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Go to:85. Evaluation of Silvicultural Treatments to Minimize Gypsy Moth Impact (WVU Study)

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Catalog of Long Term Research Conducted by the Northeastern Research Station

Catalog #84

IPS - Intensive Plot System
To describe gypsy moth population dynamics in different habitat types.
NY:Whitehall, Lake George area. 
MA:Harwich, Hawkness State Forest, Cape Cod. 
MA: Ludlow, Ludlow Reservoir. 
NJ:New Lisbon, Lebanon State Forest. 
Locations were in woodlands that contain extensive acreages of varying mixtures of host and non-host tree species. Areas chosen all had potentially defoliating populations at the beginning of the study. Areas chosen have a network of roads to permit access to the sites. Sites are relatively homogeneous with respect to soil, soil moisture conditions, and plant cover. Less than 50' elevation difference exists within a site.
Six 12-hectare study areas, each divided into six 2-hectare sites with five 0.5-acre plots in each site; actual number of sites per area varied from 5 to 8. Design and selection of study areas per plot by Robert Campbell.
None besides natural defoliation from gypsy moths.
Visual determinations were made of egg masses each winter and percent defoliation the following summer.
Dependent: Defoliation, diameter, dominance & condition of trees in plots. Gypsy Moth egg mass and locations.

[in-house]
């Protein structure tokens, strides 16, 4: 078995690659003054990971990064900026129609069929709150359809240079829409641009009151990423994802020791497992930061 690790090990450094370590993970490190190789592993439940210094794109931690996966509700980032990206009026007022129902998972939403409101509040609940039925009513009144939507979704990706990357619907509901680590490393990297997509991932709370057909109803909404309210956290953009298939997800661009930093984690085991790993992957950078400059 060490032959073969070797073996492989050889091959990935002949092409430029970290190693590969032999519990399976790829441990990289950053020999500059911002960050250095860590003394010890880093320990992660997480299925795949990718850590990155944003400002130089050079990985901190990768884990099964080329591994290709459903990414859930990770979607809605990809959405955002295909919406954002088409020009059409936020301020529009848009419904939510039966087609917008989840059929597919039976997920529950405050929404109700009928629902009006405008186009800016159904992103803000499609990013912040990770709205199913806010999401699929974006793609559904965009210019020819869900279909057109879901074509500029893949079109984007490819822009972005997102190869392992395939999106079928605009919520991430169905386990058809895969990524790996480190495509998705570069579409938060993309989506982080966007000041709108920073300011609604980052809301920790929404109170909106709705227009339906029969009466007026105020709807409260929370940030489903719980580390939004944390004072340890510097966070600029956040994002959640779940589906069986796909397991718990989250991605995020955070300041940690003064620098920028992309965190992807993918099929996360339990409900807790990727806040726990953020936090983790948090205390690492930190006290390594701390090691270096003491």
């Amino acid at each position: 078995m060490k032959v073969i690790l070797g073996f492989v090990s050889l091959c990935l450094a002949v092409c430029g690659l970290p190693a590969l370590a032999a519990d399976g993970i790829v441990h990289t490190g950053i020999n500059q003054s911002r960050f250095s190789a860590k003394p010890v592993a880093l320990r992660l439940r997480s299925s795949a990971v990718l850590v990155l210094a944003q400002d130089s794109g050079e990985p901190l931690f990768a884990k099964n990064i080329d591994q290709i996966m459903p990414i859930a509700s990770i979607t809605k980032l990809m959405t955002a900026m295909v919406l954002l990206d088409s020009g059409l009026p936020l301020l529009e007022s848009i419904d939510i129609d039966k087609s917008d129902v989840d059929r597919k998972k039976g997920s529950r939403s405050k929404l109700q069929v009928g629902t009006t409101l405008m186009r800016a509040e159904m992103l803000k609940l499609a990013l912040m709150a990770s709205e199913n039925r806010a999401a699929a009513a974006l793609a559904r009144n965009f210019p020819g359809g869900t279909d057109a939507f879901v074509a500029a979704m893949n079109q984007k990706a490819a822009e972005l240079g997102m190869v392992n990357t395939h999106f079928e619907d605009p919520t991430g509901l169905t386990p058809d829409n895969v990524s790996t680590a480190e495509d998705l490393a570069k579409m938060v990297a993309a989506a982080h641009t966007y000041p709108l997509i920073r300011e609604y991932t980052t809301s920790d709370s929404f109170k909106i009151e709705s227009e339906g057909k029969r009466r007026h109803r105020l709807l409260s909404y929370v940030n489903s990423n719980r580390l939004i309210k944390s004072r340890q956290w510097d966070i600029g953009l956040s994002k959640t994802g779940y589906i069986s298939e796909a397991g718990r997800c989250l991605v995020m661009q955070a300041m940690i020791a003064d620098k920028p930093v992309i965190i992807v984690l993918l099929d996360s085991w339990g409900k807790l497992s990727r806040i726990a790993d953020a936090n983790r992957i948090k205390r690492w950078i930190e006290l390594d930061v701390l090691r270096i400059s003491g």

Each plot was marked with a metal stake, maps exist of some plot locations. Numerous subsets of the IES data were produced; the 9-track tape at Hamden has documentation attesting to its reliability and that it is the "best" version; however, it does not contain all the variables measured in the IES plots.
Three file cabinets at Ansonia, CT. contain hardcopy of original tally sheets and summary statistics. One 9-track tape in Hamden, CT. contains corrected, verified egg mass, defoliation, tree health, and site variables. One 9-track tape and 1 diskette in Morgantown, WV. (M.J. Twery) contains tree condition and egg mass counts for the Ticonderoga, Dresden, and Whitehall, NY areas.
Studies of Ecosystem Processes Model Development and Application
partially 1994 
Campbell, R.; Sloan, R.J. 1978. Natural maintenance and decline of Gypsy Moth outbreaks. Environmental Entomology, June 1978. 7(3): 389-395. 

R.C. Rearden. 1976. Parasite incidence and ecological relationships in field populations of Gypsy Moth larvae and pupae. Environmental Entomology, October 1976. 5(5): 981-987. 

M. Montgomery. 1990. Chapter 7 - role of site and insect variables in forecasting defoliation by the Gypsy Moth. In: Watt, A.D.; Leather, S.R.; Hunter, M.D.; Kidd, N.A.C., eds. Population dynamics of forest insects. Intercept, Ltd. 73-84.

Mike Montgomery, USDA Forest Service, 51 Mill Pond Rd., Hamden CT 06514. (203) 230-4331
Numerous cooperators existed during active data collection years.



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